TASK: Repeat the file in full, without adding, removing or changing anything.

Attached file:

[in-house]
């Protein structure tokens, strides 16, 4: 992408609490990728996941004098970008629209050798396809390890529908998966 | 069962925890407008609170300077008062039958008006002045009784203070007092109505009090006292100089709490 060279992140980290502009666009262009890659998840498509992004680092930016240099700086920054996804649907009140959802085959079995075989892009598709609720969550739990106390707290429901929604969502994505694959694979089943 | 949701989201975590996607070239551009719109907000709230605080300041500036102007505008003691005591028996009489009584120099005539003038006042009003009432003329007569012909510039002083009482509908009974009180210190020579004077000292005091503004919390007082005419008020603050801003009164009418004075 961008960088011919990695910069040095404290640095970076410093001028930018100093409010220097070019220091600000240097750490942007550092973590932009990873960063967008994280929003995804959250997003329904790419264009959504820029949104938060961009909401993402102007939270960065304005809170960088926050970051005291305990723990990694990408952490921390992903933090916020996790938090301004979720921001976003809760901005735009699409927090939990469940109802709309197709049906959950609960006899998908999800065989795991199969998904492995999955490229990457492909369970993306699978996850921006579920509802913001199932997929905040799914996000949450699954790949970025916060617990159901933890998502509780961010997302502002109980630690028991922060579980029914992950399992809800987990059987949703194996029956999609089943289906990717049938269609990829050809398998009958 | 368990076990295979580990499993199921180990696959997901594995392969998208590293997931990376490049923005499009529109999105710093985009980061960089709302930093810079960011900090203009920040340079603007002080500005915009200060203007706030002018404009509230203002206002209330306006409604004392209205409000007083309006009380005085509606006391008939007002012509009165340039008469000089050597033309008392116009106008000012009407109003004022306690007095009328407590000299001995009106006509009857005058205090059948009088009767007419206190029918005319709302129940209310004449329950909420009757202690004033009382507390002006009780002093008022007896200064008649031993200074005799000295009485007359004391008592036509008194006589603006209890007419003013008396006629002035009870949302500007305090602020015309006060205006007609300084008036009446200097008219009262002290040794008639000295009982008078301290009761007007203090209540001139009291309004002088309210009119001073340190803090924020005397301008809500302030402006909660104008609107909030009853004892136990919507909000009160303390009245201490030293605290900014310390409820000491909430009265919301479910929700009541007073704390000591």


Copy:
[in-house]
């Protein structure tokens, strides 16, 4: 992408609490990728996941004098970008629209050798396809390890529908998966 | 069962925890407008609170300077008062039958008006002045009784203070007092109505009090006292100089709490 060279992140980290502009666009262009890659998840498509992004680092930016240099700086920054996804649907009140959802085959079995075989892009598709609720969550739990106390707290429901929604969502994505694959694979089943 | 949701989201975590996607070239551009719109907000709230605080300041500036102007505008003691005591028996009489009584120099005539003038006042009003009432003329007569012909510039002083009482509908009974009180210190020579004077000292005091503004919390007082005419008020603050801003009164009418004075 961008960088011919990695910069040095404290640095970076410093001028930018100093409010220097070019220091600000240097750490942007550092973590932009990873960063967008994280929003995804959250997003329904790419264009959504820029949104938060961009909401993402102007939270960065304005809170960088926050970051005291305990723990990694990408952490921390992903933090916020996790938090301004979720921001976003809760901005735009699409927090939990469940109802709309197709049906959950609960006899998908999800065989795991199969998904492995999955490229990457492909369970993306699978996850921006579920509802913001199932997929905040799914996000949450699954790949970025916060617990159901933890998502509780961010997302502002109980630690028991922060579980029914992950399992809800987990059987949703194996029956999609089943289906990717049938269609990829050809398998009958 | 368990076990295979580990499993199921180990696959997901594995392969998208590293997931990376490049923005499009529109999105710093985009980061960089709302930093810079960011900090203009920040340079603007002080500005915009200060203007706030002018404009509230203002206002209330306006409604004392209205409000007083309006009380005085509606006391008939007002012509009165340039008469000089050597033309008392116009106008000012009407109003004022306690007095009328407590000299001995009106006509009857005058205090059948009088009767007419206190029918005319709302129940209310004449329950909420009757202690004033009382507390002006009780002093008022007896200064008649031993200074005799000295009485007359004391008592036509008194006589603006209890007419003013008396006629002035009870949302500007305090602020015309006060205006007609300084008036009446200097008219009262002290040794008639000295009982008078301290009761007007203090209540001139009291309004002088309210009119001073340190803090924020005397301008809500302030402006909660104008609107909030009853004892136990919507909000009160303390009245201490030293605290900014310390409820000491909430009265919301479910929700009541007073704390000591």